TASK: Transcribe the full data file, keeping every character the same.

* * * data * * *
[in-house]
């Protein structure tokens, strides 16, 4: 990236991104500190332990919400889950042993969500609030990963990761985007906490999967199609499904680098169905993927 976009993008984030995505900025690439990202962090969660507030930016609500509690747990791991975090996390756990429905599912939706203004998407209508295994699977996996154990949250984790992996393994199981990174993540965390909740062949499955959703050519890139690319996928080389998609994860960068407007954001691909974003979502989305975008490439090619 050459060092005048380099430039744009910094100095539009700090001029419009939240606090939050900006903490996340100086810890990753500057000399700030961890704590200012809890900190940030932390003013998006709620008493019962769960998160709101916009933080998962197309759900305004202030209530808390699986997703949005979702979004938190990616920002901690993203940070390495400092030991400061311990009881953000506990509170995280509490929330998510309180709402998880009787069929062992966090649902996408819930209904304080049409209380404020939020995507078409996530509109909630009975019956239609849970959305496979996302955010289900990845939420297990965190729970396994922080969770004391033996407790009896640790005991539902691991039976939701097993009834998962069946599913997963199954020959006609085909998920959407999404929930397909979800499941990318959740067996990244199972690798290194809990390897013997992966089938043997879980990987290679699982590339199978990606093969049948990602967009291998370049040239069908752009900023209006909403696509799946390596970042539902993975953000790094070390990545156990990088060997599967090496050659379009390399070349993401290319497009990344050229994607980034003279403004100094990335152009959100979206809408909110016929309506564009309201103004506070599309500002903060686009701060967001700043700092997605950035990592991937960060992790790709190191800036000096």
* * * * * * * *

[in-house]
């Protein structure tokens, strides 16, 4: 990236991104500190332990919400889950042993969500609030990963990761985007906490999967199609499904680098169905993927 976009993008984030995505900025690439990202962090969660507030930016609500509690747990791991975090996390756990429905599912939706203004998407209508295994699977996996154990949250984790992996393994199981990174993540965390909740062949499955959703050519890139690319996928080389998609994860960068407007954001691909974003979502989305975008490439090619 050459060092005048380099430039744009910094100095539009700090001029419009939240606090939050900006903490996340100086810890990753500057000399700030961890704590200012809890900190940030932390003013998006709620008493019962769960998160709101916009933080998962197309759900305004202030209530808390699986997703949005979702979004938190990616920002901690993203940070390495400092030991400061311990009881953000506990509170995280509490929330998510309180709402998880009787069929062992966090649902996408819930209904304080049409209380404020939020995507078409996530509109909630009975019956239609849970959305496979996302955010289900990845939420297990965190729970396994922080969770004391033996407790009896640790005991539902691991039976939701097993009834998962069946599913997963199954020959006609085909998920959407999404929930397909979800499941990318959740067996990244199972690798290194809990390897013997992966089938043997879980990987290679699982590339199978990606093969049948990602967009291998370049040239069908752009900023209006909403696509799946390596970042539902993975953000790094070390990545156990990088060997599967090496050659379009390399070349993401290319497009990344050229994607980034003279403004100094990335152009959100979206809408909110016929309506564009309201103004506070599309500002903060686009701060967001700043700092997605950035990592991937960060992790790709190191800036000096």